‘Don't glorify this tragedy with talk of rock and roll’ – Scott Weiland’s ex-wife writes poignant open letter to fans
Scott Weiland's ex-wife has written a poignant open letter to fans in the wake of the singer's death last week.
Mary Forsberg Weiland is the mother of the former Stone Temple Pilots frontman's teenage children, Noah (15) and Lucy (13), who helped her to write the letter on their behalf.
The full letter is published in Rolling Stone and in it she reveals the reality of being involved with someone who was a substance abuser and how this affected their children.
She describes December 3, the day he died, as "the last day he could be propped up in front of a microphone for the financial benefit or enjoyment of others".
She adds that her children "lost their father years ago", and despite the fact many believe he loved spending time with his children, he was actually "a paranoid man who couldn't remember his own lyrics and who was only photographed with his children a handful of times in 15 years of fatherhood."
The mum of two further bemoans the fact that the struggles many artists go through are considered "art".
She says, "We read awful show reviews, watch videos of artists falling down, unable to recall their lyrics streaming on a teleprompter just a few feet away. A nd then we click "add to cart" because what actually belongs in a hospital is now considered art".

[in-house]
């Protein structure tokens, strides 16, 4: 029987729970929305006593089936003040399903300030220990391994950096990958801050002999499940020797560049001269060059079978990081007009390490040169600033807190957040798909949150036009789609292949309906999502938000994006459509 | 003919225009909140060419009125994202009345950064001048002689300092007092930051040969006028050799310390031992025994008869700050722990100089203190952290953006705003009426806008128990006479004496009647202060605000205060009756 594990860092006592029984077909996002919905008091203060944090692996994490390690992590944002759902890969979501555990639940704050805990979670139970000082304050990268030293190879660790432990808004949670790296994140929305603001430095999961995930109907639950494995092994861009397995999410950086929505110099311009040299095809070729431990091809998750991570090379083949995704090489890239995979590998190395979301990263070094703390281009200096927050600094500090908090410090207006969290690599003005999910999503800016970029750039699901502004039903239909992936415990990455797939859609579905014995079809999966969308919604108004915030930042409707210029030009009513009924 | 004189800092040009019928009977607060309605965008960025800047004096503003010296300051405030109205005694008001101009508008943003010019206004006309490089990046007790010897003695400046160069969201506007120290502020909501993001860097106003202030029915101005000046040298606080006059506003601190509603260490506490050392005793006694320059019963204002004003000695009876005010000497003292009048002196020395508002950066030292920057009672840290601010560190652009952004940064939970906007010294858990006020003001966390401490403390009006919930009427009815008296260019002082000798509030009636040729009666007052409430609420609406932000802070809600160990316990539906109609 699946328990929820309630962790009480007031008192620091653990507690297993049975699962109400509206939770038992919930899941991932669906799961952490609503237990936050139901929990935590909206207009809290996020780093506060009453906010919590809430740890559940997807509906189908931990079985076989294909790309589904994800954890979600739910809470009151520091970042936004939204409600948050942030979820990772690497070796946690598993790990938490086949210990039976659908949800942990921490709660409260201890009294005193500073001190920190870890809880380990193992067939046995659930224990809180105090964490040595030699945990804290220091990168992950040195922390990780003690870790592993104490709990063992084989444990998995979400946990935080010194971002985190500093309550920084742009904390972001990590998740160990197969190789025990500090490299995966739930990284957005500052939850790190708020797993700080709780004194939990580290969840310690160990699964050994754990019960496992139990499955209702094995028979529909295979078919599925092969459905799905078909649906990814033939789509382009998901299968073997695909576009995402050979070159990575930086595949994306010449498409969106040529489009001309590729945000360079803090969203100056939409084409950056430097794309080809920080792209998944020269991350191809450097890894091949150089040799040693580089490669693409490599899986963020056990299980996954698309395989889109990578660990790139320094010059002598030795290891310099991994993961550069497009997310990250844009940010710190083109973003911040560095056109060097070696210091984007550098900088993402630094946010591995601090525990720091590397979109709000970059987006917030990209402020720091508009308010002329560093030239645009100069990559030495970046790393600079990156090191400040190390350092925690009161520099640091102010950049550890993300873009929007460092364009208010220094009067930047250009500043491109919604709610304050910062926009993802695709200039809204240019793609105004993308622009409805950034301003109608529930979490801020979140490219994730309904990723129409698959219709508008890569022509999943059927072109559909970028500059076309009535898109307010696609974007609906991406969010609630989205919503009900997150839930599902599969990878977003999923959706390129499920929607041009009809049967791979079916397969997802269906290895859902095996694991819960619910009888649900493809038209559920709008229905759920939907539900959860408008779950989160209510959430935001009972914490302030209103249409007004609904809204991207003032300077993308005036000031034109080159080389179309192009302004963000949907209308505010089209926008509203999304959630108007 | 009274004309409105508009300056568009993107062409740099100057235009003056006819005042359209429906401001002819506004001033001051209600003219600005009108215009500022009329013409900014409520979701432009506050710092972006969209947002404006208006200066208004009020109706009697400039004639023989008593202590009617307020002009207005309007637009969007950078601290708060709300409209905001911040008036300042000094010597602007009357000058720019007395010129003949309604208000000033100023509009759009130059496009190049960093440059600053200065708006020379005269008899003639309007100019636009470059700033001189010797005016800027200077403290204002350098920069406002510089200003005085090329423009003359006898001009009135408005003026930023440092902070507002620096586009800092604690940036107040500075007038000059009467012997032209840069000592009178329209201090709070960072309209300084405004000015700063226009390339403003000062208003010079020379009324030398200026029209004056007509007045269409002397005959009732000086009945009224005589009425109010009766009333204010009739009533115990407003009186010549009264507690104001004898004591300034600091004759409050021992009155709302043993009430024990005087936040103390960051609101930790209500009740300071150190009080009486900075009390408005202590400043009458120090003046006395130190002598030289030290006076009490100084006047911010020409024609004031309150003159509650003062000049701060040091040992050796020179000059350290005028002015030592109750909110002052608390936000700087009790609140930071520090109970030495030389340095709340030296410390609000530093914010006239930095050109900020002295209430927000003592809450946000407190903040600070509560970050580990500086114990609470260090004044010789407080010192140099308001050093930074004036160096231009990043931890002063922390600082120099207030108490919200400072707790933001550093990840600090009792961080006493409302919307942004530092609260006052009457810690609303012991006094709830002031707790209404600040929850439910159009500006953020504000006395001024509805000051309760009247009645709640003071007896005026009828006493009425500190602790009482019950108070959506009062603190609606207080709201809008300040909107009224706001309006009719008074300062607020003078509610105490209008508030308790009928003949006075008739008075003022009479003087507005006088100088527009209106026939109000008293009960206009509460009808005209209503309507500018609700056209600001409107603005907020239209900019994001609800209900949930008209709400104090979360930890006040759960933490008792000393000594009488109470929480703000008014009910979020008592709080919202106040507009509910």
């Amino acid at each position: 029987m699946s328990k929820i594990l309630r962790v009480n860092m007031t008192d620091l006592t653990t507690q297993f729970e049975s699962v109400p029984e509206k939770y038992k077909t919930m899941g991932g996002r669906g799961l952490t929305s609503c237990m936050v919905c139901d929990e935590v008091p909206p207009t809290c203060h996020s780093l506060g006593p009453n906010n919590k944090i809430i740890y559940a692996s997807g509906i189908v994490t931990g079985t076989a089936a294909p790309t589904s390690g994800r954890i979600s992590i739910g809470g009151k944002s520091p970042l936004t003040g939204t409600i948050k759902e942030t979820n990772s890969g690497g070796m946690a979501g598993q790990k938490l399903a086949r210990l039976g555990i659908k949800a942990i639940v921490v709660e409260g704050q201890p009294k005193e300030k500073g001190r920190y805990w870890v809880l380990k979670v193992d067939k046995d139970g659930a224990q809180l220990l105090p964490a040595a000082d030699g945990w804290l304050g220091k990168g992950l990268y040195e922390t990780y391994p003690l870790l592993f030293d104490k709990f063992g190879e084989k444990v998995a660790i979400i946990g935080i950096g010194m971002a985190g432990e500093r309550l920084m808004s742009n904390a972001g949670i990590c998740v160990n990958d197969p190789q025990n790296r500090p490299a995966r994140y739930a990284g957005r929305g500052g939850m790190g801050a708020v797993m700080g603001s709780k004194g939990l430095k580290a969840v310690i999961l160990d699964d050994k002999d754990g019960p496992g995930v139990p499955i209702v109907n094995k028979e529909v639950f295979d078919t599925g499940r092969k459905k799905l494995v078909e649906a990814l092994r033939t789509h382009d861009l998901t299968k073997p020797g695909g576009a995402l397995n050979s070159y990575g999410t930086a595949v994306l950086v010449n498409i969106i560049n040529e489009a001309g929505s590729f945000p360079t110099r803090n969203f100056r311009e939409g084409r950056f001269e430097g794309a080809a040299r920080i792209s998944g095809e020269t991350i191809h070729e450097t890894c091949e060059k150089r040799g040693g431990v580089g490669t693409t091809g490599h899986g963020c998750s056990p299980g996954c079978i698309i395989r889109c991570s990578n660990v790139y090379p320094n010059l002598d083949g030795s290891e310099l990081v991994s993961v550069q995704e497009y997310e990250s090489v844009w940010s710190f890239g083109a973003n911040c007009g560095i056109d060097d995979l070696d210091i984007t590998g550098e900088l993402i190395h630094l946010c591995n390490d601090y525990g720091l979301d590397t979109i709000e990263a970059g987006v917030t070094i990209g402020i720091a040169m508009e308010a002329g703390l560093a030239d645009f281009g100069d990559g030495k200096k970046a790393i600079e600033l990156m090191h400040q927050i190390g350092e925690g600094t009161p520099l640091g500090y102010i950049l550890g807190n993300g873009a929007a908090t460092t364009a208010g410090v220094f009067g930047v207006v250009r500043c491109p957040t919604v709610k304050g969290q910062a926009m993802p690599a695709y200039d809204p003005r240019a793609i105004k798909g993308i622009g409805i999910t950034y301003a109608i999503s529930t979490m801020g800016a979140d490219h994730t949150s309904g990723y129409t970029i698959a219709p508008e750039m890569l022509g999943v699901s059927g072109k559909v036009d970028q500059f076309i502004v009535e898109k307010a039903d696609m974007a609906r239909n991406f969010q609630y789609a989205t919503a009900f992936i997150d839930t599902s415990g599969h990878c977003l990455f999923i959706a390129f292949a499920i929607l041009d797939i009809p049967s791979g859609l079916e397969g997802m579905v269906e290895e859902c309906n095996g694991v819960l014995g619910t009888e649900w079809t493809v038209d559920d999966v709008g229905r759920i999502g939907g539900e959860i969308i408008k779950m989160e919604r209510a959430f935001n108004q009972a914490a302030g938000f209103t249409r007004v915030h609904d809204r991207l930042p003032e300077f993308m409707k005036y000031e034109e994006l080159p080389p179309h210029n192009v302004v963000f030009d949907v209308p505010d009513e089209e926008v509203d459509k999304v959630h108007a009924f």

Mary charts their relationship together and break-up through the eyes of their children, who, she says, "can't remember the last time they saw him on a Father's Day".
She encourages other parents not to make the same mistakes.
"I don't share this with you to cast judgment, I do so because you most likely know at least one child in the same shoes. If you do, please acknowledge them and their experience. Offer to accompany them to the father-daughter dance, or teach them to throw a football."
While she says it's too late for Scott and his children, other parents have the opportunity to make changes.
"Our hope for Scott has died, but there is still hope for others," she writes. "Let's choose to make this the first time we don't glorify this tragedy with talk of rock and roll and the demons that, by the way, don't have to come with it. Skip the depressing T-shirt with 1967-2015 on it – use the money to take a kid to a ballgame or out for ice cream."
Read the full open letter on RollingStone.com.